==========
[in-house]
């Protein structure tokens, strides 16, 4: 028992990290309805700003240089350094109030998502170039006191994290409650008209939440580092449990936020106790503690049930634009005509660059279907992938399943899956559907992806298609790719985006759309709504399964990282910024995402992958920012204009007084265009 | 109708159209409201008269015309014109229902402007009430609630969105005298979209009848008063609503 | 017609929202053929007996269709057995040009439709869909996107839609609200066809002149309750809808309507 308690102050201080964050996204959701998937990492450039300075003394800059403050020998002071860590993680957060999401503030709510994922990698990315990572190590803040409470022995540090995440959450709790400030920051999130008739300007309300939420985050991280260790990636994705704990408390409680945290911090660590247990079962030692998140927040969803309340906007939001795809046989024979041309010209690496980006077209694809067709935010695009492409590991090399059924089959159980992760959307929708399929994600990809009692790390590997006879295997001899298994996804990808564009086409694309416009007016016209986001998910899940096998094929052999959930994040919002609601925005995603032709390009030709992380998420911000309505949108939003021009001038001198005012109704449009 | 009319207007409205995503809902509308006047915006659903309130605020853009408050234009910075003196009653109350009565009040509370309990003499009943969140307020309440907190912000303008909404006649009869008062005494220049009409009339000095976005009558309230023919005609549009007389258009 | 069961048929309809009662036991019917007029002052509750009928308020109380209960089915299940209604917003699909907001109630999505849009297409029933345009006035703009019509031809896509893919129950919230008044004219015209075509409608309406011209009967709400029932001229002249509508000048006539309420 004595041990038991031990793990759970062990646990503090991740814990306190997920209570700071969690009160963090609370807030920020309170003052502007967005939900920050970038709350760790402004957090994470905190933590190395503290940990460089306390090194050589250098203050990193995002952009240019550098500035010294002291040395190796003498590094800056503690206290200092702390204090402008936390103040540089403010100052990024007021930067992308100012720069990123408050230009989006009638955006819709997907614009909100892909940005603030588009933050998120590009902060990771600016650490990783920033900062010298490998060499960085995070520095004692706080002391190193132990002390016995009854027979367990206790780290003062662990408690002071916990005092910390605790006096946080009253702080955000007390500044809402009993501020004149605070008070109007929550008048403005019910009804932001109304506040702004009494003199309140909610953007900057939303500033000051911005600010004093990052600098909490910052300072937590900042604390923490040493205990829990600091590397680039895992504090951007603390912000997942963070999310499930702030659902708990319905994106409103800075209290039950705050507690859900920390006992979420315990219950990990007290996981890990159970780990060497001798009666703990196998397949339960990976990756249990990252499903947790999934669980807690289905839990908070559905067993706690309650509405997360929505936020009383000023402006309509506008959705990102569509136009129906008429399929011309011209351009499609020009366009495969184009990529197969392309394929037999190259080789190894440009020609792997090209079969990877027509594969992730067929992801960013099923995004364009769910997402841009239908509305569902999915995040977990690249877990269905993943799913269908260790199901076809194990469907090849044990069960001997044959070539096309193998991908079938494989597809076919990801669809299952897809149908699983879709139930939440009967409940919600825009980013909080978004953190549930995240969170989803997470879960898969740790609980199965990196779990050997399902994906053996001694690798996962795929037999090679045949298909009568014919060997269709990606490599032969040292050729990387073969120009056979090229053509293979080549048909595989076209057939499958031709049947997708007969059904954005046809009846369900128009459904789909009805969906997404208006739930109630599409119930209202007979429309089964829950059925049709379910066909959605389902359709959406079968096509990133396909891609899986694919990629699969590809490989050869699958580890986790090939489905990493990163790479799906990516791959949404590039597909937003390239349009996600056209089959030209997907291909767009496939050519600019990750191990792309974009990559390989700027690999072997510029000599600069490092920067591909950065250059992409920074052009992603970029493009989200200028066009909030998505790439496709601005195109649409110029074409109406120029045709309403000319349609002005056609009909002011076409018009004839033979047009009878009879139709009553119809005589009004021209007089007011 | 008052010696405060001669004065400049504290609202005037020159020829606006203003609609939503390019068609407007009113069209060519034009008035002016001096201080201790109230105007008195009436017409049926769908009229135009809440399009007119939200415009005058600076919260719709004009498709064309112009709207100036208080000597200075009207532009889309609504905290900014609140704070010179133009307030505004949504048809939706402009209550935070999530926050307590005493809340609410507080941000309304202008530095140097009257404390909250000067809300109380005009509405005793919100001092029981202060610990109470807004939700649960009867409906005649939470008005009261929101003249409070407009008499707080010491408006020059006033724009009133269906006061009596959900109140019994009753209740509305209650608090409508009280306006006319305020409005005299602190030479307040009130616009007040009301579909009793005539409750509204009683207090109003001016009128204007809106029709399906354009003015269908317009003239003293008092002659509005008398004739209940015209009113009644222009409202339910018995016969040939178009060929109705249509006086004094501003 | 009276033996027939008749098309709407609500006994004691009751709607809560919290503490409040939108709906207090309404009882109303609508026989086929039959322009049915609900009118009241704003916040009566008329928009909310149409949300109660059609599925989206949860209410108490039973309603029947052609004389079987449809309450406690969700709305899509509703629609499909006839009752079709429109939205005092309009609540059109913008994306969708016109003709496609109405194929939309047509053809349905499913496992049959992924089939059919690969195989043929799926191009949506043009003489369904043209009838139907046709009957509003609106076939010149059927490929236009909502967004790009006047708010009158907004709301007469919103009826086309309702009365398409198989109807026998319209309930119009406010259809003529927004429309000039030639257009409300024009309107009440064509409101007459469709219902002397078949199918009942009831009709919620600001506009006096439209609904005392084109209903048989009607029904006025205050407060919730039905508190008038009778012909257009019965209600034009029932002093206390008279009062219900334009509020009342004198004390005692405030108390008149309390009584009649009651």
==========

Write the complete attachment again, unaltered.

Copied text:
[in-house]
């Protein structure tokens, strides 16, 4: 028992990290309805700003240089350094109030998502170039006191994290409650008209939440580092449990936020106790503690049930634009005509660059279907992938399943899956559907992806298609790719985006759309709504399964990282910024995402992958920012204009007084265009 | 109708159209409201008269015309014109229902402007009430609630969105005298979209009848008063609503 | 017609929202053929007996269709057995040009439709869909996107839609609200066809002149309750809808309507 308690102050201080964050996204959701998937990492450039300075003394800059403050020998002071860590993680957060999401503030709510994922990698990315990572190590803040409470022995540090995440959450709790400030920051999130008739300007309300939420985050991280260790990636994705704990408390409680945290911090660590247990079962030692998140927040969803309340906007939001795809046989024979041309010209690496980006077209694809067709935010695009492409590991090399059924089959159980992760959307929708399929994600990809009692790390590997006879295997001899298994996804990808564009086409694309416009007016016209986001998910899940096998094929052999959930994040919002609601925005995603032709390009030709992380998420911000309505949108939003021009001038001198005012109704449009 | 009319207007409205995503809902509308006047915006659903309130605020853009408050234009910075003196009653109350009565009040509370309990003499009943969140307020309440907190912000303008909404006649009869008062005494220049009409009339000095976005009558309230023919005609549009007389258009 | 069961048929309809009662036991019917007029002052509750009928308020109380209960089915299940209604917003699909907001109630999505849009297409029933345009006035703009019509031809896509893919129950919230008044004219015209075509409608309406011209009967709400029932001229002249509508000048006539309420 004595041990038991031990793990759970062990646990503090991740814990306190997920209570700071969690009160963090609370807030920020309170003052502007967005939900920050970038709350760790402004957090994470905190933590190395503290940990460089306390090194050589250098203050990193995002952009240019550098500035010294002291040395190796003498590094800056503690206290200092702390204090402008936390103040540089403010100052990024007021930067992308100012720069990123408050230009989006009638955006819709997907614009909100892909940005603030588009933050998120590009902060990771600016650490990783920033900062010298490998060499960085995070520095004692706080002391190193132990002390016995009854027979367990206790780290003062662990408690002071916990005092910390605790006096946080009253702080955000007390500044809402009993501020004149605070008070109007929550008048403005019910009804932001109304506040702004009494003199309140909610953007900057939303500033000051911005600010004093990052600098909490910052300072937590900042604390923490040493205990829990600091590397680039895992504090951007603390912000997942963070999310499930702030659902708990319905994106409103800075209290039950705050507690859900920390006992979420315990219950990990007290996981890990159970780990060497001798009666703990196998397949339960990976990756249990990252499903947790999934669980807690289905839990908070559905067993706690309650509405997360929505936020009383000023402006309509506008959705990102569509136009129906008429399929011309011209351009499609020009366009495969184009990529197969392309394929037999190259080789190894440009020609792997090209079969990877027509594969992730067929992801960013099923995004364009769910997402841009239908509305569902999915995040977990690249877990269905993943799913269908260790199901076809194990469907090849044990069960001997044959070539096309193998991908079938494989597809076919990801669809299952897809149908699983879709139930939440009967409940919600825009980013909080978004953190549930995240969170989803997470879960898969740790609980199965990196779990050997399902994906053996001694690798996962795929037999090679045949298909009568014919060997269709990606490599032969040292050729990387073969120009056979090229053509293979080549048909595989076209057939499958031709049947997708007969059904954005046809009846369900128009459904789909009805969906997404208006739930109630599409119930209202007979429309089964829950059925049709379910066909959605389902359709959406079968096509990133396909891609899986694919990629699969590809490989050869699958580890986790090939489905990493990163790479799906990516791959949404590039597909937003390239349009996600056209089959030209997907291909767009496939050519600019990750191990792309974009990559390989700027690999072997510029000599600069490092920067591909950065250059992409920074052009992603970029493009989200200028066009909030998505790439496709601005195109649409110029074409109406120029045709309403000319349609002005056609009909002011076409018009004839033979047009009878009879139709009553119809005589009004021209007089007011 | 008052010696405060001669004065400049504290609202005037020159020829606006203003609609939503390019068609407007009113069209060519034009008035002016001096201080201790109230105007008195009436017409049926769908009229135009809440399009007119939200415009005058600076919260719709004009498709064309112009709207100036208080000597200075009207532009889309609504905290900014609140704070010179133009307030505004949504048809939706402009209550935070999530926050307590005493809340609410507080941000309304202008530095140097009257404390909250000067809300109380005009509405005793919100001092029981202060610990109470807004939700649960009867409906005649939470008005009261929101003249409070407009008499707080010491408006020059006033724009009133269906006061009596959900109140019994009753209740509305209650608090409508009280306006006319305020409005005299602190030479307040009130616009007040009301579909009793005539409750509204009683207090109003001016009128204007809106029709399906354009003015269908317009003239003293008092002659509005008398004739209940015209009113009644222009409202339910018995016969040939178009060929109705249509006086004094501003 | 009276033996027939008749098309709407609500006994004691009751709607809560919290503490409040939108709906207090309404009882109303609508026989086929039959322009049915609900009118009241704003916040009566008329928009909310149409949300109660059609599925989206949860209410108490039973309603029947052609004389079987449809309450406690969700709305899509509703629609499909006839009752079709429109939205005092309009609540059109913008994306969708016109003709496609109405194929939309047509053809349905499913496992049959992924089939059919690969195989043929799926191009949506043009003489369904043209009838139907046709009957509003609106076939010149059927490929236009909502967004790009006047708010009158907004709301007469919103009826086309309702009365398409198989109807026998319209309930119009406010259809003529927004429309000039030639257009409300024009309107009440064509409101007459469709219902002397078949199918009942009831009709919620600001506009006096439209609904005392084109209903048989009607029904006025205050407060919730039905508190008038009778012909257009019965209600034009029932002093206390008279009062219900334009509020009342004198004390005692405030108390008149309390009584009649009651």